Titration conditions and principles of Mohr's method

  In the precipitation titration water quality detection, the Mohr method is a commonly used measurement method. It uses potassium chromate (K2CrO4) as an indicator and silver nitrate (AgNO3) as a standard titration solution under neutral or weak alkaline conditions. A method for the analysis and determination of chloride (Cl-) and bromide (Br).
Mohr Method Titration Solution

Mohr's titration principle

  We take the detection of Cl in water as an example, add (K2CrO4) indicator to a neutral water sample containing Cl-, and titrate with AgNO3 standard titration solution. The reaction formula is as follows:
  Ag+ CI- ⇌AgCI(white) K=1.8×10-10
  2Ag+CrO4⇌Ag2CrO4 (brick red) Ks=2.0×10-12
  According to the principle of step-by-step precipitation, since the solubility of AgCl is lower than that of Ag2CrO4, AgCl precipitates first during the titration process. After the quantitative precipitation of AgCl, an excess of a drop of AgNO3 solution reacts with K2CrO4, forming a brick-red Ag2CrO4 precipitate, indicating the arrival of the titration end point.

Mohr Method Titration of Chloride Ion in Water

Mohr's titration conditions

(1) Dosage of indicator

  According to the solubility product rule, the concentration of Ag and Cl- in the solution at the stoichiometric point is:
  [Ag+]=[Cl-]=√Ksp.Ag Cl=√1.8x10-10 =1.34×10-5(m0/L)

  At the stoichiometric point, it is required to just precipitate the red brick of Ag2CrO4 to indicate the end point. Theoretically, the required CrO4 concentration at this time can be calculated.

  In actual work, because the K2CrO4 indicator itself is yellow, when its concentration is high, the color is darker, and it is not easy to judge the appearance of brick red precipitation. Therefore, in fact, the concentration of K2CrO should not be too large. The experiment proves that it is generally about 5x10. -3mol/L is enough.

  Obviously, after the K2CrO4 concentration is reduced, to make Ag2CrO4 precipitate out, more AgNO3 standard titration solution must be added, so that the titrant will be excessive and the end point will appear after the stoichiometric point. For example, when using 0.1000mol/L AgNO3 standard titration solution to titrate 0.100mol/L KC1 solution, when the indicator concentration is 5×10-3moL, the end point error is only +0.06% and basically does not affect the accuracy of the analysis results. However, if the CL content in the water sample is small, for example, the 0.0100mo/L AgNO3 standard titration solution is used to titrate the 0.01000mol/L KCl solution, the end point error can reach +0.6%, which will affect the accuracy of the final analysis result. In this case, it is usually necessary to calibrate the measurement results with the blank value of the indicator.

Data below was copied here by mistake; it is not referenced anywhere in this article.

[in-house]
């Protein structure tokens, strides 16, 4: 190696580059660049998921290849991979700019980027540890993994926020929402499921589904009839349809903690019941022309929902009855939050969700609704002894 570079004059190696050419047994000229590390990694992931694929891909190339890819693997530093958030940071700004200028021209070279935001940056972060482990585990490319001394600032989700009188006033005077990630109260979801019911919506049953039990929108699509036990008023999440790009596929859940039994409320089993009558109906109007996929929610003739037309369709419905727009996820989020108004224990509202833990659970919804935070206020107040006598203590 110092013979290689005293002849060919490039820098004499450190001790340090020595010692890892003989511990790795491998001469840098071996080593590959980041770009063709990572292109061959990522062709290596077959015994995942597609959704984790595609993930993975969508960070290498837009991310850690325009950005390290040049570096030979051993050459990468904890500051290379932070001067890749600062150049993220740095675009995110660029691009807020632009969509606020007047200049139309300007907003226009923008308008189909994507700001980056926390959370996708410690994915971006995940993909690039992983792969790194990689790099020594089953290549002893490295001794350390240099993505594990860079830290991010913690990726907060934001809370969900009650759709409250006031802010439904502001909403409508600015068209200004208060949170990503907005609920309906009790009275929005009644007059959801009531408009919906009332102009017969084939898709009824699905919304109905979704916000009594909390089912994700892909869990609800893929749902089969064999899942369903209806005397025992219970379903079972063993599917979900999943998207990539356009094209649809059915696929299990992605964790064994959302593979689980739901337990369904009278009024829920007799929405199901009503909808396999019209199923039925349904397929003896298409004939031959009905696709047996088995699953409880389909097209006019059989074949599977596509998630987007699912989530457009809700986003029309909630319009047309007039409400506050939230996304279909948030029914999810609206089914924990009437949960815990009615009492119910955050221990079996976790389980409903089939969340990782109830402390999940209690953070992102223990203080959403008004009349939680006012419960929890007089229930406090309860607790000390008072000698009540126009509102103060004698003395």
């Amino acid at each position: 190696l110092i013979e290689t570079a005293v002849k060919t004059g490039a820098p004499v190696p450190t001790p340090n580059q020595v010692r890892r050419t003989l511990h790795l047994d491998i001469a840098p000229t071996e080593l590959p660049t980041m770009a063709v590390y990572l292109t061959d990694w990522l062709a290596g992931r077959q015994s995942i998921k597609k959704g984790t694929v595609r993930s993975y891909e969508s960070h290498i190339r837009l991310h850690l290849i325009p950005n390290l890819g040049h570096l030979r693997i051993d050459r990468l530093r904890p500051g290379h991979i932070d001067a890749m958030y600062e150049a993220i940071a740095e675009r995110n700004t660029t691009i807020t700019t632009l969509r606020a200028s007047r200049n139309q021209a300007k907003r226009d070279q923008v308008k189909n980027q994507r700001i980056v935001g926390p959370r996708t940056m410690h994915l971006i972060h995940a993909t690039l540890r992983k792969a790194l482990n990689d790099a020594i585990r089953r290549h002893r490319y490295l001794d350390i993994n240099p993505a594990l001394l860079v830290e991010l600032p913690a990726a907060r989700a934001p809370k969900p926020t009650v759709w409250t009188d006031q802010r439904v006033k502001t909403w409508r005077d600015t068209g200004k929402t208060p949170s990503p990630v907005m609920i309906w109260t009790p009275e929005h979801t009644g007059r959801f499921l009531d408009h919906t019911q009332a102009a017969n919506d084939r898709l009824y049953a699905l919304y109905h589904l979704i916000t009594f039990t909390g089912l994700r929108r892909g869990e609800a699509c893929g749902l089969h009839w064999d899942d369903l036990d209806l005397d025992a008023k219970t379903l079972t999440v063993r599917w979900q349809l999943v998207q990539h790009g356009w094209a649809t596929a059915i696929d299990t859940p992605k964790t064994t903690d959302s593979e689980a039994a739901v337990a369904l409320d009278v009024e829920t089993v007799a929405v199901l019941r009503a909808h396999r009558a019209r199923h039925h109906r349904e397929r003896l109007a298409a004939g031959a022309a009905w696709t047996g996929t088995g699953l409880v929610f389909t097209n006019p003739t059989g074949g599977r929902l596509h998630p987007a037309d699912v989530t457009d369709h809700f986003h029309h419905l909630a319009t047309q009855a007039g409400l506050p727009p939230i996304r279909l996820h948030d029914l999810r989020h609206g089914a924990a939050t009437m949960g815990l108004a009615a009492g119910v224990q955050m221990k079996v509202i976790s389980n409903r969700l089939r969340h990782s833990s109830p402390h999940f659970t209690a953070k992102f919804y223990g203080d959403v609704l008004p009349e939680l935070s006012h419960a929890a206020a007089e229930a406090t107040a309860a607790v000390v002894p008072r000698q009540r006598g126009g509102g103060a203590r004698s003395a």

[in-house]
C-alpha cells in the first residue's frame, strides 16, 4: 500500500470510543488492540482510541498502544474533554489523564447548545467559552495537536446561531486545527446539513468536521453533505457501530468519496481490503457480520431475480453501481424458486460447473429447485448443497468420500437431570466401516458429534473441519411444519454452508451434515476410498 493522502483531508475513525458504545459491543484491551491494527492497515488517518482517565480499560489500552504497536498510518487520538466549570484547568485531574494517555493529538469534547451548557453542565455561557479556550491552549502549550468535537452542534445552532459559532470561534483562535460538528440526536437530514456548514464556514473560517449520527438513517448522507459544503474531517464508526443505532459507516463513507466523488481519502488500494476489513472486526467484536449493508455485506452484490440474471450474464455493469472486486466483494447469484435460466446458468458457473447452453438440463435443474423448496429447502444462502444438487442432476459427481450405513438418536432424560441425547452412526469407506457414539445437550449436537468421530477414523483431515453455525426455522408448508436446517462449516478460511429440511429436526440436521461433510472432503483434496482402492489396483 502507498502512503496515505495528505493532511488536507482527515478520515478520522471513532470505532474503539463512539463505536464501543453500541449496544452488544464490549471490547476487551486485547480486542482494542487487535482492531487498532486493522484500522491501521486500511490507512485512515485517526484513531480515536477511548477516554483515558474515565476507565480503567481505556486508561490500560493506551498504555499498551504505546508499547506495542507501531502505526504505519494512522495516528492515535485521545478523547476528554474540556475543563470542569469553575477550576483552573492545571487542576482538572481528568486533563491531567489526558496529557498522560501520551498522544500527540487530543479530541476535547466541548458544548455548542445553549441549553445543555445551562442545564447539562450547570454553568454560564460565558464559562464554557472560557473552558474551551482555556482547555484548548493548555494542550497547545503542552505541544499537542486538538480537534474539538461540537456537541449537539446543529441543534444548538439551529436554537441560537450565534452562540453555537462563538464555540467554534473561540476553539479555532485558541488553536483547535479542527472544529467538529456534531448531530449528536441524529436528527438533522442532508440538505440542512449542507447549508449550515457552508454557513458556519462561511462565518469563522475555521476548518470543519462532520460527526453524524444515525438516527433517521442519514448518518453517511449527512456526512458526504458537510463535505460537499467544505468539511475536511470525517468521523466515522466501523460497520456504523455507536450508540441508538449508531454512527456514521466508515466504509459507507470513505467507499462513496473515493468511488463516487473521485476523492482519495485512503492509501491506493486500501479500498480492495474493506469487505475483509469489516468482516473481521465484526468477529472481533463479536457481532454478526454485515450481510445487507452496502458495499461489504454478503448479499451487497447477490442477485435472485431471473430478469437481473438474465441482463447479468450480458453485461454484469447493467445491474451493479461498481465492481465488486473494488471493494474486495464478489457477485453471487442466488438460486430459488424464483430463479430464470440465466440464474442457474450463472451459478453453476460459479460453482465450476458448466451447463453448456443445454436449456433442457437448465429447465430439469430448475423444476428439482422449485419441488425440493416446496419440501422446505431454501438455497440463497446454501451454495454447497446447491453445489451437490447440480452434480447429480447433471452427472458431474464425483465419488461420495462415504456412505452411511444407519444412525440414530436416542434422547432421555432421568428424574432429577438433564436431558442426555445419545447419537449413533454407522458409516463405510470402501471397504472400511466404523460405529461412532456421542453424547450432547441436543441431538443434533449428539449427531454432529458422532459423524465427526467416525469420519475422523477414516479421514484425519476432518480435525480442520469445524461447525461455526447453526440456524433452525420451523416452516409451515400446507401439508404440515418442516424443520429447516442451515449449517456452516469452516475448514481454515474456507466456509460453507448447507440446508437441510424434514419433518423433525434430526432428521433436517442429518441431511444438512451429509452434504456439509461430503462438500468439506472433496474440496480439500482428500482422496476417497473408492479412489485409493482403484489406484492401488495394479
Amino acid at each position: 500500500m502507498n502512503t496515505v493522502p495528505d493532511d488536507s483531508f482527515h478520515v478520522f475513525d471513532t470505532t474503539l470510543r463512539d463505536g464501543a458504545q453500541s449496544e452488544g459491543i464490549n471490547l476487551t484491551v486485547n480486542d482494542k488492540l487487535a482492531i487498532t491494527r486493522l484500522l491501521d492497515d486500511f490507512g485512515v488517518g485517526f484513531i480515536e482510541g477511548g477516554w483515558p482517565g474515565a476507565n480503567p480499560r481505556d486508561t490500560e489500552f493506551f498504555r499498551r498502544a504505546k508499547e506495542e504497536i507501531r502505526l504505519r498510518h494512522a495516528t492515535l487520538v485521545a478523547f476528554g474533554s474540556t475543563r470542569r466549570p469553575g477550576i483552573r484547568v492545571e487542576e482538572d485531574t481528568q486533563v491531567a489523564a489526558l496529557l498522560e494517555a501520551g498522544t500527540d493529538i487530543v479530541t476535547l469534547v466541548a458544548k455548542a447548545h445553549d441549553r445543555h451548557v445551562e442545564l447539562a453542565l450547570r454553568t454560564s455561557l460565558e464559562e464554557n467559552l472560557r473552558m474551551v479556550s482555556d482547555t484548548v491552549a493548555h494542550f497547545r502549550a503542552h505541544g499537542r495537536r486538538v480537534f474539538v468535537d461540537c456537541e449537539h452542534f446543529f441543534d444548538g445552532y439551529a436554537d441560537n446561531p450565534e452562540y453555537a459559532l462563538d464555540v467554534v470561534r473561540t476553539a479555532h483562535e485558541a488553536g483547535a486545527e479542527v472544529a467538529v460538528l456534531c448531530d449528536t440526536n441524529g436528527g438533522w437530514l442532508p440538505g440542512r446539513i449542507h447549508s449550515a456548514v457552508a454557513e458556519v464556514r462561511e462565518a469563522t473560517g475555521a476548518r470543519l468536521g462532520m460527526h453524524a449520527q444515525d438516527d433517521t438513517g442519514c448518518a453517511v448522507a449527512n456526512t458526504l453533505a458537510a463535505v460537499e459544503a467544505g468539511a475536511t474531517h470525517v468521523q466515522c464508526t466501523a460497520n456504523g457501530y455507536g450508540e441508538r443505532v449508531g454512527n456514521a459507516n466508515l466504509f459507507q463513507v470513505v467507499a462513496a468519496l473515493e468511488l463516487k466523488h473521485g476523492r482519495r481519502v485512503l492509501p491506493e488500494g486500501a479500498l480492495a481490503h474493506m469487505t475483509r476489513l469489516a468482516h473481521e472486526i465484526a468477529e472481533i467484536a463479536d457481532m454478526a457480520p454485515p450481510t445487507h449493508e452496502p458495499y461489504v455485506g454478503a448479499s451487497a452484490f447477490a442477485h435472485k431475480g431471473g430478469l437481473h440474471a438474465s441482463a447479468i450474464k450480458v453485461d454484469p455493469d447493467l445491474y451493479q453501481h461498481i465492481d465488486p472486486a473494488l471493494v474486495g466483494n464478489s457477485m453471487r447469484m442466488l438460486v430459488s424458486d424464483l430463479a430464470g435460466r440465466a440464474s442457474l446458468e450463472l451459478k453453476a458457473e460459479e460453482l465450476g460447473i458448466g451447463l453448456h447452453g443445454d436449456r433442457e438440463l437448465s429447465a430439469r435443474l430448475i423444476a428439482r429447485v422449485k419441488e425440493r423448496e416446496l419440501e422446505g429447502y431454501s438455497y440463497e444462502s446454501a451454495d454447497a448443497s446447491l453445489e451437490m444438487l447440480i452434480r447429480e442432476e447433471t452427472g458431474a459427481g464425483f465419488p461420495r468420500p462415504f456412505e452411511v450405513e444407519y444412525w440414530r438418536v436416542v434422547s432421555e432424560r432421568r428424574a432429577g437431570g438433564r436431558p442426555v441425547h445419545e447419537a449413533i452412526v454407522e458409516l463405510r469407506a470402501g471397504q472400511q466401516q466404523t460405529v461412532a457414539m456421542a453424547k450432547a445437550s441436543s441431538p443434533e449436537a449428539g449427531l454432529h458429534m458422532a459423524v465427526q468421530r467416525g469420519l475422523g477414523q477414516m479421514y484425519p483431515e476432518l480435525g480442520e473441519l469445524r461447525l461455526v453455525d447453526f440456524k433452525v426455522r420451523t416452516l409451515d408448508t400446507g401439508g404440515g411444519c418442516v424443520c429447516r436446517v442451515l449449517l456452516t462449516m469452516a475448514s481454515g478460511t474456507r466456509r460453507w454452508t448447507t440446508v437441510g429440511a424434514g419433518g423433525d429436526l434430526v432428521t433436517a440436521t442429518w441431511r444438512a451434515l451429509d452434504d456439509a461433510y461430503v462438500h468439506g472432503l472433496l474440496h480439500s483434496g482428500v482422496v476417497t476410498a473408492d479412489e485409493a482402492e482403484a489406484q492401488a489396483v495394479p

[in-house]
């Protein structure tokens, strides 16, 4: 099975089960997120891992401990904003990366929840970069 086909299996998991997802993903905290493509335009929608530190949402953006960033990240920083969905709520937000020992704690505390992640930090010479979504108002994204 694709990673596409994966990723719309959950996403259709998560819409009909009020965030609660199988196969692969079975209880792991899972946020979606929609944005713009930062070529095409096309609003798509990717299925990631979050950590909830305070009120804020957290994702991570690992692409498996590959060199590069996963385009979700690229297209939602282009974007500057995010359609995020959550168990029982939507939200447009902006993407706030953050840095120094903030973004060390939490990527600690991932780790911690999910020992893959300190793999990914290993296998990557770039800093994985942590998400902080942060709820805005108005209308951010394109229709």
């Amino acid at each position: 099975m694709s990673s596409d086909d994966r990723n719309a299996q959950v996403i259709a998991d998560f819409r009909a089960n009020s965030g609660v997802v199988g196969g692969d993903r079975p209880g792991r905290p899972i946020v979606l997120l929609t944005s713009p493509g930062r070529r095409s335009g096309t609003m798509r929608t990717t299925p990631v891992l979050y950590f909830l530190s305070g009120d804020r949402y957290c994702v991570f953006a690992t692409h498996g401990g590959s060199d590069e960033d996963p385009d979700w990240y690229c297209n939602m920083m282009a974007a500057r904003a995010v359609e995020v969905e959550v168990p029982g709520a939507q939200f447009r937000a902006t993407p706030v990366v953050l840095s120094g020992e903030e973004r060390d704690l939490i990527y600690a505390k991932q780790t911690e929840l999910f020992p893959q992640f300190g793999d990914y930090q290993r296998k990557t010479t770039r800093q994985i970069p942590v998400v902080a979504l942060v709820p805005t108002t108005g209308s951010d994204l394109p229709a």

(2) Control of solution acidity

  Under acidic conditions, CrO4 reacts with H+ as follows:
  2H++2CrO4 ⇌2HCrO4 ⇌Cr2O4-+H2O
  The acidity increases, the H concentration increases, the equilibrium shifts to the positive reaction direction, and the CrO4 concentration decreases, which affects the formation of Ag2CrO4 precipitation. Therefore, the titration cannot be performed under acidic conditions.
  If under strong alkali conditions, Ag2O will precipitate.
  2Ag++2OH = 2AgOH↓
  Therefore, the Mohr method can only be carried out under neutral or weakly alkaline (pH 6.5~10.5) conditions. If the water sample is acidic or strongly alkaline, phenolphthalein can be used as an indicator and adjusted with dilute NaOH solution or dilute H2SO4 solution to make the red color of phenolphthalein just fade away.
  When there is ammonium salt in the water sample, the pH of the water sample should be controlled to be 6.5~7.2, otherwise when the pH value is high, there will be free NH3, which will form Ag(NH3) and Ag(NH3) with Ag+ 2. Increase the solubility of AgCl and Ag2CrO4 precipitates and affect the accuracy of titration. Therefore, when the concentration of ammonium salt in the water sample is large, an appropriate amount of alkali should be added before the determination to volatilize most of the ammonia, and then adjust the pH value of the water sample to an appropriate range for titration.

(3) The titration must be shaken vigorously

  When titrating Cl with AgNO3 standard solution, before the stoichiometric point, the generated AgCl precipitate is easy to adsorb the measured Cl in the water sample, which reduces the Cl concentration, which leads to the end point early and introduces errors. Therefore, the titration bottle must be shaken vigorously during titration to prevent Cl from being adsorbed by AgCl. AgBr adsorbs Br more seriously than AgC adsorbs Cl, so it should be shaken vigorously after titration when testing such water samples.